## Modulation instability in nonlinear coupled resonator optical waveguides and photonic crystal waveguides

Optics Express, Vol. 17, Issue 3, pp. 1299-1307 (2009)

http://dx.doi.org/10.1364/OE.17.001299

Acrobat PDF (783 KB)

### Abstract

Modulation instability (MI) in a coupled resonator optical waveguide (CROW) and photonic-crystal waveguide (PCW) with nonlinear Kerr media was studied by using the tight-binding theory. By considering the coupling between the defects, we obtained a discrete nonlinear evolution equation and termed it the extended discrete nonlinear Schrödinger (EDNLS) equation. By solving this equation for CROWs and PCWs, we obtained the MI region and the MI gains, G(*p,q*), for different wavevectors of the incident plane wave (*p*) and perturbation (*q*) analytically. In CROWs, the MI region, in which solitons can be formed, can only occur for *pa* being located either before or after π/2, where *a* is the separation of the cavities. The location of the MI region is determined by the number of the separation rods between defects and the sign of the Kerr coefficient. However, in the PCWs, *pa* in the MI region can exceed the π/2. For those wavevectors close to π/2, the MI profile, G(*q*), can possess two gain maxima at fixed *pa*. It is quite different from the results of the nonlinear CROWs and optical fibers. By numerically solving the EDNLS equation using the 4^{th} order Runge-Kutta method to observe exponential growth of small perturbation in the MI region, we found it is consistent with our analytic solutions.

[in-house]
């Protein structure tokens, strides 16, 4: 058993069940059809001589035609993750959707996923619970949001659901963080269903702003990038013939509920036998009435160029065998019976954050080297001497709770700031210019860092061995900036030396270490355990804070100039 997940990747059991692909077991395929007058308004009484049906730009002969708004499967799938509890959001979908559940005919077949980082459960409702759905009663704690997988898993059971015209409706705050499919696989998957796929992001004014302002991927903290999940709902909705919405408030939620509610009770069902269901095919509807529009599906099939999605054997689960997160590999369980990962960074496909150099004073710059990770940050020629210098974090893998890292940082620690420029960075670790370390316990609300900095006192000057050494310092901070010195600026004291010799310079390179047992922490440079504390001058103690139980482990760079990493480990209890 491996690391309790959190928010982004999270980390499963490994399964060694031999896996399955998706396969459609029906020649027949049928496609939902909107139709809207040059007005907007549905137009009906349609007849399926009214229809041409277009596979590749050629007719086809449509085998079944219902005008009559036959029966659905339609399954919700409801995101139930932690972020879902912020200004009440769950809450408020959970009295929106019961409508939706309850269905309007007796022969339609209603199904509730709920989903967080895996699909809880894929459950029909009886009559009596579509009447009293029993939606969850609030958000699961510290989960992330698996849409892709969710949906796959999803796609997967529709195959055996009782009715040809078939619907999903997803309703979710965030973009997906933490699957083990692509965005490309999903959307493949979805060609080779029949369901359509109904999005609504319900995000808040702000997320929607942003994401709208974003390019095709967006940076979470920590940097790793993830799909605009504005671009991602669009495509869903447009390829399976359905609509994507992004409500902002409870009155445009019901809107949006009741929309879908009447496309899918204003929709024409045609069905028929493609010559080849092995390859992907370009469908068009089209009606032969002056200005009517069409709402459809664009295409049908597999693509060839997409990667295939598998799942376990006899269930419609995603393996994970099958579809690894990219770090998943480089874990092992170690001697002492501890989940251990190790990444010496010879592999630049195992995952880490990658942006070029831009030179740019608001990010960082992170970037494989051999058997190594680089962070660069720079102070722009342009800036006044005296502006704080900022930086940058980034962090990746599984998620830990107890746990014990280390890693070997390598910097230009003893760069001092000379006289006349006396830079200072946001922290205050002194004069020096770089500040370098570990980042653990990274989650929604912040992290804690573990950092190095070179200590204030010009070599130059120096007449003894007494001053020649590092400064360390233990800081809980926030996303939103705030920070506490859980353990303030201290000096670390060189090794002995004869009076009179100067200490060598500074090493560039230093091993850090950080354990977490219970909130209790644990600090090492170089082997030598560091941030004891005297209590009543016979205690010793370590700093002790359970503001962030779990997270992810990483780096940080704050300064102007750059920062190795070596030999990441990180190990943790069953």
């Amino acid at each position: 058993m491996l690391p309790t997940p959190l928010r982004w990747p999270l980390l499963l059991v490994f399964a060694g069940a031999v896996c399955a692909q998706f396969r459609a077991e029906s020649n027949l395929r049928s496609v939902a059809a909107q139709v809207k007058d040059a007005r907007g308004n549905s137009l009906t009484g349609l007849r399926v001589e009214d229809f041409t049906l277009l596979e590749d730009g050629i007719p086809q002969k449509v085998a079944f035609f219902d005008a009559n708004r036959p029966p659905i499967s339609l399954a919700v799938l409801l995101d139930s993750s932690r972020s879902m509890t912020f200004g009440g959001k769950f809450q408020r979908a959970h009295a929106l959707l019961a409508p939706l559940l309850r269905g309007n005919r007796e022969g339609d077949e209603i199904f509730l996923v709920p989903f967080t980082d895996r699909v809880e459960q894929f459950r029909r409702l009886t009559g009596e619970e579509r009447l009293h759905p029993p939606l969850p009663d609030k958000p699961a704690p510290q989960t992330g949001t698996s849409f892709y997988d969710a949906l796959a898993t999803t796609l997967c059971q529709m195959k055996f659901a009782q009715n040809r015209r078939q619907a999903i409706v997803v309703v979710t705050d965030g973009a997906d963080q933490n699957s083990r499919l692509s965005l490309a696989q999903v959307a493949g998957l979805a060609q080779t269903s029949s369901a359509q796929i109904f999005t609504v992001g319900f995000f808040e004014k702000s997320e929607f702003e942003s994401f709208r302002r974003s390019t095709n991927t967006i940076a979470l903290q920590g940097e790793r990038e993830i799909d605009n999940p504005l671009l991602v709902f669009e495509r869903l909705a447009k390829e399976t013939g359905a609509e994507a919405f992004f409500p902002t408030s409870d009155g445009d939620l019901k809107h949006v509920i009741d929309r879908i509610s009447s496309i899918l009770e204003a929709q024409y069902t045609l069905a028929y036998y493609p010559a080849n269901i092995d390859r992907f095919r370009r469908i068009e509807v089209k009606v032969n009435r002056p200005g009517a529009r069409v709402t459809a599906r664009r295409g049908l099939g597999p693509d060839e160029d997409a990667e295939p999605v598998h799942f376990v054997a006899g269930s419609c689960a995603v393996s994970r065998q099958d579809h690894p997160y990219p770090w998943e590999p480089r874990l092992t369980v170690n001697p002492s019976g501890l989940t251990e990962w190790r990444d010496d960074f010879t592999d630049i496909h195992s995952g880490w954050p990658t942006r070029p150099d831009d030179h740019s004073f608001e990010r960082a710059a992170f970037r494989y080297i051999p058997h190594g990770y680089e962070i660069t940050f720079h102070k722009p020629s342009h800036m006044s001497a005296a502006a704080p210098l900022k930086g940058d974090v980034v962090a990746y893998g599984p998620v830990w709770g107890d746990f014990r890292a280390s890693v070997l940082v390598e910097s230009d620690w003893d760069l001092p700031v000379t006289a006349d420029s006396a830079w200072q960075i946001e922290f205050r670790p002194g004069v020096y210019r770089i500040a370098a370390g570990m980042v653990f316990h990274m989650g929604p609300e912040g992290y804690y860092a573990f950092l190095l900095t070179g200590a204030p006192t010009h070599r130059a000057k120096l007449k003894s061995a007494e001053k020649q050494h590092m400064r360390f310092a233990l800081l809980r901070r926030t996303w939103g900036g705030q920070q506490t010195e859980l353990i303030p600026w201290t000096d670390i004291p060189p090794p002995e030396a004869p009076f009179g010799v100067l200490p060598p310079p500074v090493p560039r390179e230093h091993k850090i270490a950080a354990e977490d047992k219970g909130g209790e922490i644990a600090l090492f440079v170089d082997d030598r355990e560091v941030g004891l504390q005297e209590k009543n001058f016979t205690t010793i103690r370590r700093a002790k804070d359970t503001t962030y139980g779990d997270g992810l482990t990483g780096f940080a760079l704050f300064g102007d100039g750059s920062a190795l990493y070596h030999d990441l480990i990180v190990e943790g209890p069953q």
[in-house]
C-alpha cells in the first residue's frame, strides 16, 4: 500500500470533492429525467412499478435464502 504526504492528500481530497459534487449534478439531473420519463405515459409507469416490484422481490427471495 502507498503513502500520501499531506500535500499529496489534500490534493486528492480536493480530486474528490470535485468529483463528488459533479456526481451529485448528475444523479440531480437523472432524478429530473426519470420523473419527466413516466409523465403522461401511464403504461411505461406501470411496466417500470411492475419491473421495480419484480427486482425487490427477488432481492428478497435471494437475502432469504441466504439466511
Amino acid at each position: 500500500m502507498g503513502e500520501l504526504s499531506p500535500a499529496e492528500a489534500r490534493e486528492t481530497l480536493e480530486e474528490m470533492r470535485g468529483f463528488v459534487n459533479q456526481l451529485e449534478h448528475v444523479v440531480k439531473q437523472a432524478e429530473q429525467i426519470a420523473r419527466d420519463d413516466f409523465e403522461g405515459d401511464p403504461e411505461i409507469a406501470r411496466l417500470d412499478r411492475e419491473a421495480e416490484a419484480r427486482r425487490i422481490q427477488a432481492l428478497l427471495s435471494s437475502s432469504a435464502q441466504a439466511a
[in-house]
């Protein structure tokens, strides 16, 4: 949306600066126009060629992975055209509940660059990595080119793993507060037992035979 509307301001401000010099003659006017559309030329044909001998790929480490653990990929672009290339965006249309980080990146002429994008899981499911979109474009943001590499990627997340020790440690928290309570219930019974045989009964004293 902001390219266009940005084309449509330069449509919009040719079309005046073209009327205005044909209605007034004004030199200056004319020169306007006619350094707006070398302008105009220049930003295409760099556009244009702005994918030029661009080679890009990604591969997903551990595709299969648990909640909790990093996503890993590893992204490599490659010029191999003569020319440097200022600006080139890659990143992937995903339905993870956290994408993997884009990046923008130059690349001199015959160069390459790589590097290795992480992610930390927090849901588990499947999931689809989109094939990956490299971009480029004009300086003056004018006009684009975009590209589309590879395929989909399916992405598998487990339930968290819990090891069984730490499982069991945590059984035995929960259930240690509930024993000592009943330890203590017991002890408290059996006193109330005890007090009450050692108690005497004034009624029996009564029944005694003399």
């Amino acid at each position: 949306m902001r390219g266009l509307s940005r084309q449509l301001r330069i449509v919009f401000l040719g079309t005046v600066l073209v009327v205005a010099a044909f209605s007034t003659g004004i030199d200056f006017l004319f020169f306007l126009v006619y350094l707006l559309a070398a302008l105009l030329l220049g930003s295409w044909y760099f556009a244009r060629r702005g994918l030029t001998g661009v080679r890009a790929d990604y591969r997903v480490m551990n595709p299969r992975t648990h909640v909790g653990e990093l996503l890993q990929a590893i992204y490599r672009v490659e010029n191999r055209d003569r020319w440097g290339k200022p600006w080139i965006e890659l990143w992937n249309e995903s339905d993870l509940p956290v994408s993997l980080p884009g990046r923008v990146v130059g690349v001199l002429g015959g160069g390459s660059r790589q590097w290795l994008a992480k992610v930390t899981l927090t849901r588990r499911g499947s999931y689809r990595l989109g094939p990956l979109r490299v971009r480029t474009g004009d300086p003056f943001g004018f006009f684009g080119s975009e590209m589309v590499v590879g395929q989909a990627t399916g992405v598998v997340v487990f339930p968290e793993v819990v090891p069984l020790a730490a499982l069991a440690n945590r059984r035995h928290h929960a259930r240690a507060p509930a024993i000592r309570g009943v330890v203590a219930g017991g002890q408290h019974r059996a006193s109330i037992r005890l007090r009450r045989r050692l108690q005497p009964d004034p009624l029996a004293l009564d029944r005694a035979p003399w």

© 2009 Optical Society of America

## 1. Introduction

1. E. Yablonovitch, “Photonic band-gap crystals,” J. Phys. Condens. Matter **5**, 2443–2460 (1993). [CrossRef]

2. E. Yablonovitch, “Photonic band-gap structures,” J. Opt. Soc. Am. B **10**, 283–295 (1993). [CrossRef]

3. D. W. Prather, S. Y. Shi, J. Murakowski, G. J. Schneider, A. Sharkawy, C. H. Chen, and B. L. Miao, “Photonic crystal structures and applications: Perspective, overview, and development,“ IEEE J. Sel. Top. Quantum Electron. **12**, 1416–1437 (2006). [CrossRef]

6. A. Imhof, W. L. Vos, R. Sprik, and A. Lagendijk, “Large dispersive effects near the band edges of photonic crystals,” Phys. Rev. Lett. **83**, 2942–2945 (1999). [CrossRef]

7. W. J. Kim, W. Kuang, and J. D. O’Brien, ”Dispersion characteristics of photonic crystal coupled resonator optical waveguides,“ Opt. Express **11**, 3431–3437 (2003). [CrossRef] [PubMed]

8. S. F. Mingaleev, Y. S. Kivshar, and R. A. Sammut, “Long-range interaction and nonlinear localized modes in photonic crystal waveguides,” Phys. Rev. E **62**, 5777–5782 (2000). [CrossRef]

12. A. G. Shagalov, “Modulational instability of nonlinear waves in the range of zero dispersion,” Physics Lett. A **239**, 41–45 (1998). [CrossRef]

14. F. K. Abdullaev, A. Bouketir, A. Messikh, and B. A. Umarov, “Modulational instability and discrete breathers in the discrete cubic-quintic nonlinear Schrodinger equation,” Physica D-Nonlinear Phenomena **232**, 54–61 (2007). [CrossRef]